California Launches Statewide Wildfire Cleanup: State-managed Debris Removal Option Offered by Region


SACRAMENTO – The State of California has started the process of safely removing residential wildfire debris from over 5,600 properties across the state after more than 8,000 climate-induced wildfires burned 4.1 million acres in recent months. The coordinated effort between federal, state, and local leaders is a critical step towards individual and community disaster recovery.

California’s Consolidated Debris Removal Program

The California Governor’s Office of Emergency Services (Cal OES) has mission tasked the California Department of Resources Recycling and Recovery (CalRecycle) to operate the statewide Consolidated Debris Removal Program, in support of local governments, to remove debris resulting from disasters. This program gives California’s wildfire survivors a streamlined option to clear their properties with no out-of-pocket costs.

Due to the regional diversity of wildfire-impacted communities in 2020, the state-managed debris removal will involve four operational branches, which include:

Bay Branch (1201 burn sites, 5 counties): Monterey, San Mateo, Santa Clara, Santa Cruz, Stanislaus

Inland Branch (1,443 burn sites, 6 counties): Lake, Mendocino, Napa, Solano, Sonoma, Yolo

North Branch (2,157 burn sites, 9 counties): Butte, Lassen, Nevada, Plumas, Shasta, Sierra, Siskiyou, Trinity, Yuba

South Branch (823 burn sites, 5 counties): Fresno, Los Angeles, Madera, Tulare, Tuolumne

As part of California’s comprehensive wildfire recovery efforts, Cal OES coordinates with fire-impacted communities to determine the best local recovery solutions, which sometimes include locally managed debris removal programs with state technical guidance and assistance.

“California’s unprecedented 2020 fire season included three of the state’s four largest wildfires ever and set a new state record with more than 4 million acres burned,” said Cal OES Debris Removal Branch Director Kendra Bowyer. “All available resources are being mobilized to put wildfire survivors in a position to rebuild.”

The State-Managed Debris Removal Program Operates in Two Phases

Phase 1 has already begun, with crews managed by the California Department of Toxic Substances Control and the U.S. Environmental Protection Agency removing household hazardous waste such as paints, cleaners, solvents, oils, batteries, pesticides, compressed cylinders and tanks, and easily identifiable asbestos.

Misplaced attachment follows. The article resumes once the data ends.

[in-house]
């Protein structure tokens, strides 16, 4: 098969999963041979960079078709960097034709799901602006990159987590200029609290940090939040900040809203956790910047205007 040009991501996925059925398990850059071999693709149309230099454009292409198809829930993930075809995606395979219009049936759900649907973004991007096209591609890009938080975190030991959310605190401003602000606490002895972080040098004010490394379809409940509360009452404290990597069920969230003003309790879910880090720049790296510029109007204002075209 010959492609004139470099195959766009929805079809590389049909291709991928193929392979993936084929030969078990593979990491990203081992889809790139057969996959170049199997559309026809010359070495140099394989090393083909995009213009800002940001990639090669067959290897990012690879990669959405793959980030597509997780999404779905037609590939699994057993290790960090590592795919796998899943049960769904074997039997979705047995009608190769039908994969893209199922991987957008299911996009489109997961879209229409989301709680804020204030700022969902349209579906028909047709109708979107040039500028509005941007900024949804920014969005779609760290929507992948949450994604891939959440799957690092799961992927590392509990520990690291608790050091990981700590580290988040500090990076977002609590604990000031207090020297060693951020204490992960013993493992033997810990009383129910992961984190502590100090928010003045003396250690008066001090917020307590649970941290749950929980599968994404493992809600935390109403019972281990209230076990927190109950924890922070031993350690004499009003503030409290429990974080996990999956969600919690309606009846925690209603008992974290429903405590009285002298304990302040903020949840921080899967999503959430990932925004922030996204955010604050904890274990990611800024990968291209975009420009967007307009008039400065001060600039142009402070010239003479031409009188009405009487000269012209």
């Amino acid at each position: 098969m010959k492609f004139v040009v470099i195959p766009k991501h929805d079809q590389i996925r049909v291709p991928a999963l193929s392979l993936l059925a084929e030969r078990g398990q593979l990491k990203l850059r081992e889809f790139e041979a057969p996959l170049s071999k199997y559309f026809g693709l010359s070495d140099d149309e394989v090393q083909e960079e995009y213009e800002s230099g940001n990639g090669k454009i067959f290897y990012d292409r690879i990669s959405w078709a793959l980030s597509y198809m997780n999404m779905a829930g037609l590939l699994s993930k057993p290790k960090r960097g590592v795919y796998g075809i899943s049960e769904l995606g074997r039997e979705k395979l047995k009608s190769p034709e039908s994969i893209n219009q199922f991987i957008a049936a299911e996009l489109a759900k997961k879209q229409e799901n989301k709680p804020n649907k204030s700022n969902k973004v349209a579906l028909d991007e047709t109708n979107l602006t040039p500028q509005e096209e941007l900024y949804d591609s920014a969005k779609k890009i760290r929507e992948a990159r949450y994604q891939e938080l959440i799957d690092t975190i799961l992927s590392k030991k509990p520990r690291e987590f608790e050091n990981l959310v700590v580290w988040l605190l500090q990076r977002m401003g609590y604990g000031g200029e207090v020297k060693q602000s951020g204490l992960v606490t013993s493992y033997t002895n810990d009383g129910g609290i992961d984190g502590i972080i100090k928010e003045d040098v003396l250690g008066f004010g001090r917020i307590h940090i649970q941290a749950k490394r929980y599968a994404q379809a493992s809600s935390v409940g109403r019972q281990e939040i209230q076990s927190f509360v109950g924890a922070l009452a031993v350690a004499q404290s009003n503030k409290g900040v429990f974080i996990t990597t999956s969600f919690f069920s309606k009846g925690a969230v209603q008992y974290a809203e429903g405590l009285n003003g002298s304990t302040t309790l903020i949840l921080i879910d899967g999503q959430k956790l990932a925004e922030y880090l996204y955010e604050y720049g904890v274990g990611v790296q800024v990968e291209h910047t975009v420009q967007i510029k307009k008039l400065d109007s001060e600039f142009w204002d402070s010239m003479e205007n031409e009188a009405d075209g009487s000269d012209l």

DTSC crews work to remove household hazardous waste in Phase 1 of wildfire cleanup.

Phase 2 After removing household hazardous waste, private contractor crews managed by CalRecycle will remove the remaining asbestos, assess and document properties, and clear contaminated soil, ash, metal, concrete, hazard trees, and other debris to restore properties to pre-fire conditions.

“So many communities experienced unexpected destruction during the state’s recent wildfires,” said CalRecycle Acting Director Ken DaRosa. “CalRecycle is committed to helping California recover. We have a proven record and have worked alongside 23 local communities to ensure cleanups are conducted with a dedication to safety, integrity, and transparency.”

Next Step for Wildfire Survivors: Submit Right-of-Entry Forms to Local Government

Wildfire survivors who choose to participate in Phase 2 of the state-managed debris removal program must sign Right-of-Entry (ROE) agreements to grant cleanup crews access to their property by December 15, 2020. Property owners can submit these permission forms with their local governments.

Currently available local wildfire recovery website links:



  1. Tracey B. Trucano

    I have many questions regarding phase 2 cleanup at my residence at 7580 Pleasants Valley Rd, APN# 0102-060-030. Vacaville which I lost my home in LNU fire. I have been giving different information from Solano County throughout this process and went into their office Nov 30th and they still are unclear. I am asking for someone to contact me before entering my property due to placement of utilities, fencing and trees. I tried calling the CALOES Debri management # 916-845-8200but the messages are always full and no one answers. Im very concerned since the debri removal is very near. Can someone please call me or email me a contact to discuss property concerns. Thank you,

  2. Marc Zamora

    Can someone from your office advise the contractors (PSP) who are doing the fire cleanups to pull water from the area they are working and not from another small community that has a limited water supply. This should be a simple task of your contractors to contact the local water companies from the area they are working from to obtain a water source.

  3. steve nagle

    creek fire victims… 42153 Auberry Rd Auberry 93602 county clean up dashboard has been down for a couple days. has not been updated in almost a month. We have a metal building that needs to be delivered for erection by May 15th or we encumber $700. storage fees.

    Our property was a total loss… no insurance…we have information that rescrape was needed… soil samples have been re taken… I dont want to compromise the Fresno County clean up efforts… but we need to get clearance at least to unload our building materials on our site.

    Any help would be appreciated.
    Steve Nagle- owner (559)8590906


Submit a Comment

Your email address will not be published. Required fields are marked *